Why the Old Office Culture Needs to Go

You need only spend a few hours on YouTube or even the various financial channels on cable television to hear at least one story about how small companies produce all the innovation while large companies have trouble even keeping track of what they own from week to week. It’s the old entrepreneur’s dilemma. The big company has the cash flow but none of the inventor’s vision. The small company is all inventor’s vision and no cash.

 

Office culture reflects this far more often than most workers and managers would like to think. In the case of growing companies, it can be a massive drag on both advancing the business plan and producing the kinds of “leaps and bounds” growth that investors demand. It is one of those intangibles that doesn’t show up on a spreadsheet, but has a bigger effect on the numbers than anything that does appear in those rows and columns.

 

The excessively cautious approach is the status quo in nearly every company, even this many years beyond the advent of the information age. Unless it changes, every investment will become funding for a war against hidebound policies instead of fuel for innovation and achievement.

 

The Roots of Conservative Office Culture

 

It’s no mystery where excessive caution comes from. It’s all psychological. Managers and employees who know what it is like to be destitute and slaving away at a nightmare job in the long-shot hope of escaping to a world of plenty don’t want to go back to the bad old days. So, the moment they get a few dollars together and can defend themselves from the wolves at the door, they “turtle up” so to speak and prefer to hide instead of taking any new risks.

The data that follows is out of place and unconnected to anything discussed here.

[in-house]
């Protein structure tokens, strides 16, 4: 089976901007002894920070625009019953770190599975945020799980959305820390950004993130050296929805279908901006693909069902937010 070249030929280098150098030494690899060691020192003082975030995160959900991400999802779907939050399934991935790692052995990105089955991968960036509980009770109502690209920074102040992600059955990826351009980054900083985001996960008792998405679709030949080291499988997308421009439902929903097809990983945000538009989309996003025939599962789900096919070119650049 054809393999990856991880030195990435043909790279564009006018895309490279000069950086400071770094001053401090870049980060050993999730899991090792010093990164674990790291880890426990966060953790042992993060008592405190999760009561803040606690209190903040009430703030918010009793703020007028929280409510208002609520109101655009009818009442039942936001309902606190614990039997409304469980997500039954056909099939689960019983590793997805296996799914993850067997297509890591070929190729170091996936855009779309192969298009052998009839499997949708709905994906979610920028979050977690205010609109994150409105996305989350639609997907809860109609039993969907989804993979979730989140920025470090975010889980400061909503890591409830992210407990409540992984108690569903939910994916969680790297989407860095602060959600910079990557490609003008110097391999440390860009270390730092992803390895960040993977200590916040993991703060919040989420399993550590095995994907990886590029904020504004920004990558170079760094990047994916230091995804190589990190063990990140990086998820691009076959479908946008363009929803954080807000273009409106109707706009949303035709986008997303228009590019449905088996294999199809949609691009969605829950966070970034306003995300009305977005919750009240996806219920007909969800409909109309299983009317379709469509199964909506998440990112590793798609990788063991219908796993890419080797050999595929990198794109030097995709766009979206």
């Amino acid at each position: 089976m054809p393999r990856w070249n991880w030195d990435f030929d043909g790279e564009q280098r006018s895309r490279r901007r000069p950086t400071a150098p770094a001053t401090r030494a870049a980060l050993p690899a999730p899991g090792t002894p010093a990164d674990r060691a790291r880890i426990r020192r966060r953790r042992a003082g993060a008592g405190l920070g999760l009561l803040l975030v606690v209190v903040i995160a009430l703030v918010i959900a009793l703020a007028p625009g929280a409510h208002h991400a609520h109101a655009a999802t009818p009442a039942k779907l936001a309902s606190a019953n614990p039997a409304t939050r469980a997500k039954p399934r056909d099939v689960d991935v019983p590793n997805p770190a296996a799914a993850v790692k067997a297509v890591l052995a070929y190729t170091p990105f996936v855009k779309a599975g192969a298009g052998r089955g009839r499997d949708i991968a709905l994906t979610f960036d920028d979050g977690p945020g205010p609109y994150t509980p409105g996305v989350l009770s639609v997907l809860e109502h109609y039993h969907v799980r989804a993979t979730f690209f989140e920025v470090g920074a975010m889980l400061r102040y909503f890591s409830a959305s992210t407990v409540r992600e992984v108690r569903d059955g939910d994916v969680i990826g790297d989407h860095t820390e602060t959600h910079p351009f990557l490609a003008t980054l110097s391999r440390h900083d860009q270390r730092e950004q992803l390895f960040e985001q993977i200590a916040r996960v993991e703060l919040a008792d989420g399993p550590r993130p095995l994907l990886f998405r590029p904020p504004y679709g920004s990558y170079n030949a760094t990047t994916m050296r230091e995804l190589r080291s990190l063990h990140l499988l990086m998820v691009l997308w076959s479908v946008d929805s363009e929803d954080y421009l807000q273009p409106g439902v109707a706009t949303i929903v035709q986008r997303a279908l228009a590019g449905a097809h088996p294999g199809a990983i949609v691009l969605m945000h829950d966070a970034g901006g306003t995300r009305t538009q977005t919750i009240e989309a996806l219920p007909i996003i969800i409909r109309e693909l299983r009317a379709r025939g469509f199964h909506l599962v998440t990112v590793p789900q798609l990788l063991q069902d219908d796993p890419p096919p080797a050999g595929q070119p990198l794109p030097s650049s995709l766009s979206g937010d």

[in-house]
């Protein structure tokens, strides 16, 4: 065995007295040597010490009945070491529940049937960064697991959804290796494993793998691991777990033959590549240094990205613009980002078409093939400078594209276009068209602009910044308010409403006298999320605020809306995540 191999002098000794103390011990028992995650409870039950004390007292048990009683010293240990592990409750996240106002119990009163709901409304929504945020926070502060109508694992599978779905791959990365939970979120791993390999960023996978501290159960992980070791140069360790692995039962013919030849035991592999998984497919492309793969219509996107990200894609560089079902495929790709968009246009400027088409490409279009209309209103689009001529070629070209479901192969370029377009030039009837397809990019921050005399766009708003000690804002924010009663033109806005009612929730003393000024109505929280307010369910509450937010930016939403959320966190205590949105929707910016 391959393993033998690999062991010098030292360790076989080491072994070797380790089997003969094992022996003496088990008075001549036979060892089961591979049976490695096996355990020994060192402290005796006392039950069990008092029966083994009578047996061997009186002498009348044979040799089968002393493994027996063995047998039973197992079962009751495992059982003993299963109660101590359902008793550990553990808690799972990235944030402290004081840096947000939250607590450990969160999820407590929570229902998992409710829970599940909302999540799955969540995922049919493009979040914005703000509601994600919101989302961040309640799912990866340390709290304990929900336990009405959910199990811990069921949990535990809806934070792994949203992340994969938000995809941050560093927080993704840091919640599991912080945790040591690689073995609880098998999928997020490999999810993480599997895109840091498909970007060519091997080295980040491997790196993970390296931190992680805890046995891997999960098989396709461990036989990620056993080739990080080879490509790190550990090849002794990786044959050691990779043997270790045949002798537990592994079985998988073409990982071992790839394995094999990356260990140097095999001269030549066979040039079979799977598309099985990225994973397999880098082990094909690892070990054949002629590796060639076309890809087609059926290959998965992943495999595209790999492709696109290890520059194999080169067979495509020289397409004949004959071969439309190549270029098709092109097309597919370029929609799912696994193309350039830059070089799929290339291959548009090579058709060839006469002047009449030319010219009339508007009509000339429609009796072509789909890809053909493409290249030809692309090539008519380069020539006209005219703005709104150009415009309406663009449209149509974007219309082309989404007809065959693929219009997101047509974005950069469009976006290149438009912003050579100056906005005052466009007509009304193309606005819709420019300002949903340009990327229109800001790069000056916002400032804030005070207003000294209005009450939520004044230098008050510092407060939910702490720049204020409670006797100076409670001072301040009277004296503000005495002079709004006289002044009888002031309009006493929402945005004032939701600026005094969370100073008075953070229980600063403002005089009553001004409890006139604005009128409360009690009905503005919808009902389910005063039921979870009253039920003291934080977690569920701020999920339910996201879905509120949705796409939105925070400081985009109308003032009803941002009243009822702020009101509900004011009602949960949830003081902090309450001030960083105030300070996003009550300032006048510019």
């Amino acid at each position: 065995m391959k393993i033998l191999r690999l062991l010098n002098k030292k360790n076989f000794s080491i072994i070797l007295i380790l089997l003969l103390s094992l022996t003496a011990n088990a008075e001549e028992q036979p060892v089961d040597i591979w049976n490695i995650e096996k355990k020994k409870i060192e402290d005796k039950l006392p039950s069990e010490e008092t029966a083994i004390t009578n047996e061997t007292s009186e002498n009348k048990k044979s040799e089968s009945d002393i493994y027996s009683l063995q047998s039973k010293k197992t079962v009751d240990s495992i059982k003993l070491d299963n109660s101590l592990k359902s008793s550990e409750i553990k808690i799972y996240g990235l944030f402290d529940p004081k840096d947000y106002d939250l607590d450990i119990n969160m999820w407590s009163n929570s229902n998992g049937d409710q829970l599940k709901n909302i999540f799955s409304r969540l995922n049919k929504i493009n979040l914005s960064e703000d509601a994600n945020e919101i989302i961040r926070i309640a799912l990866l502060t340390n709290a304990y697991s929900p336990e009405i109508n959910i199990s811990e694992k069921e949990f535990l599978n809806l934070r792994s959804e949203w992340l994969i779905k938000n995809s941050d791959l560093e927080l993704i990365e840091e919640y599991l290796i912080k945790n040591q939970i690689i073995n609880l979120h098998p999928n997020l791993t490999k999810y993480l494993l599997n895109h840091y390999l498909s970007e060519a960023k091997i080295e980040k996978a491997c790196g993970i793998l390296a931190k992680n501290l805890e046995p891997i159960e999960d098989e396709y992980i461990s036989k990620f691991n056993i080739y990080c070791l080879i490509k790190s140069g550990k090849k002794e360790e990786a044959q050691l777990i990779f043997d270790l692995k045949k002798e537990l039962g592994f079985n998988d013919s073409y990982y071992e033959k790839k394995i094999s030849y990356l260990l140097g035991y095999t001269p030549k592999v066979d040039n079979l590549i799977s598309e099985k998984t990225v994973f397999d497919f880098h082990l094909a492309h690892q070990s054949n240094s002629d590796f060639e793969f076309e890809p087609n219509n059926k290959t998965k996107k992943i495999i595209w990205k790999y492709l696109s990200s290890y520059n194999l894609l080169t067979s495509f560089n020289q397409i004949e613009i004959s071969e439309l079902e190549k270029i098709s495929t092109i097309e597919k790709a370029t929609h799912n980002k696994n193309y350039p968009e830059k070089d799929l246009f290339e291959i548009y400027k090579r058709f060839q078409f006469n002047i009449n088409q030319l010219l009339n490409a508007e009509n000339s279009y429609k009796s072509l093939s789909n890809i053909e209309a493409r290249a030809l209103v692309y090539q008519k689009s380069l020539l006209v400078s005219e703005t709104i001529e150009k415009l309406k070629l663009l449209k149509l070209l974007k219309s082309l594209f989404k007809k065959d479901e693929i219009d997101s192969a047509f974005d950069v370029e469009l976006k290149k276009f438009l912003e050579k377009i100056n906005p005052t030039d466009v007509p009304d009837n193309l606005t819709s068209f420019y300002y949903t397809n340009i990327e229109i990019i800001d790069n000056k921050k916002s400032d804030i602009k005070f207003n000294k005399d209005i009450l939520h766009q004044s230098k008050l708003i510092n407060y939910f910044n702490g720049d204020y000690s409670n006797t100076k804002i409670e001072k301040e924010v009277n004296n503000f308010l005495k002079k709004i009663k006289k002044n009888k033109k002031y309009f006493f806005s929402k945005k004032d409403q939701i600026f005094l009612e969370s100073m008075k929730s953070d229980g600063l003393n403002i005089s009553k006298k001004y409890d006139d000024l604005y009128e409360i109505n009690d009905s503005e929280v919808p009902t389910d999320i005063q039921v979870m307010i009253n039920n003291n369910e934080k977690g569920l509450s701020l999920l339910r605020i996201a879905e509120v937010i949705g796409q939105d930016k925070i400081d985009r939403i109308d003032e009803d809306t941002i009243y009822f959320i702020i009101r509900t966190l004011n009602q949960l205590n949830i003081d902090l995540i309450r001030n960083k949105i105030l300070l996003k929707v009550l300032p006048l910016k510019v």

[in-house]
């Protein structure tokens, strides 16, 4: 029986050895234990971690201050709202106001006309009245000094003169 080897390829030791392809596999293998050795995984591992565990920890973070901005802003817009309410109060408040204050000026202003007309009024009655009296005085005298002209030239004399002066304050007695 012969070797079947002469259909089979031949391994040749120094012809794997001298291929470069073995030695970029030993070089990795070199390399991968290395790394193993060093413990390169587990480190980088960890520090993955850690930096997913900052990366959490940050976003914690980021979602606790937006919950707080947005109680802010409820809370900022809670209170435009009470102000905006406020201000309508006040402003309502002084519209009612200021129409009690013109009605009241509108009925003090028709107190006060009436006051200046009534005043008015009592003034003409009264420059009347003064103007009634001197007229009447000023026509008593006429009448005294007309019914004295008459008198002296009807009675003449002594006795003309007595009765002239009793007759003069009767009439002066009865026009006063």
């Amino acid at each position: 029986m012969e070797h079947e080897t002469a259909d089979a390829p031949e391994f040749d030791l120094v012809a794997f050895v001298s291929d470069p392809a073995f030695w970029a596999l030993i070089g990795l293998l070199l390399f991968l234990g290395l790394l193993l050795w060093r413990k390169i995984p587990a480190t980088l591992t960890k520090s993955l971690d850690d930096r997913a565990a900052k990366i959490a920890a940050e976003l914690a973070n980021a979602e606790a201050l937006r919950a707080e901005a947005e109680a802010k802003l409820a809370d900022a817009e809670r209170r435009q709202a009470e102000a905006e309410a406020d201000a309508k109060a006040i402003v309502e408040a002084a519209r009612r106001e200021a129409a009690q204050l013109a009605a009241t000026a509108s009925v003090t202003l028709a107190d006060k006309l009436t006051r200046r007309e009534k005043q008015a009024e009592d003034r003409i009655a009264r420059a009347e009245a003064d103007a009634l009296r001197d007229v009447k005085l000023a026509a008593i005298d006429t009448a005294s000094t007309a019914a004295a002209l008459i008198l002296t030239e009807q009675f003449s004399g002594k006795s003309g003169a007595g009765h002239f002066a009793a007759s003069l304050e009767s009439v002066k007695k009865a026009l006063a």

If they were trying to survive armed conflict, this might be a good strategy. But if they are trying to grow a company and achieve, they are working against their own interests.

 

The Promise of the Entrepreneurial Spirit

 

Ask ten accountants how a company should try to survive a downturn in profits. Half will probably recommend cutting costs. Others will recommend convening meeting after meeting to re-organize. What you reorganize isn’t important. What is important to them is that you do something, whether it is effective or not.

 

One of those advisors, however, will tell you to sell. Get more customers. Find new sources of revenue. Build. Expand. Achieve. That’s the advisor you want to listen to. That is the advisor that will change your office culture into one of pursuing the solution. Sales solve everything. New revenue sources solve everything. They change the equation in ways that nothing else does. They also change the way your employees think, which will have tremendous ramifications in every aspect of your company and business.

 

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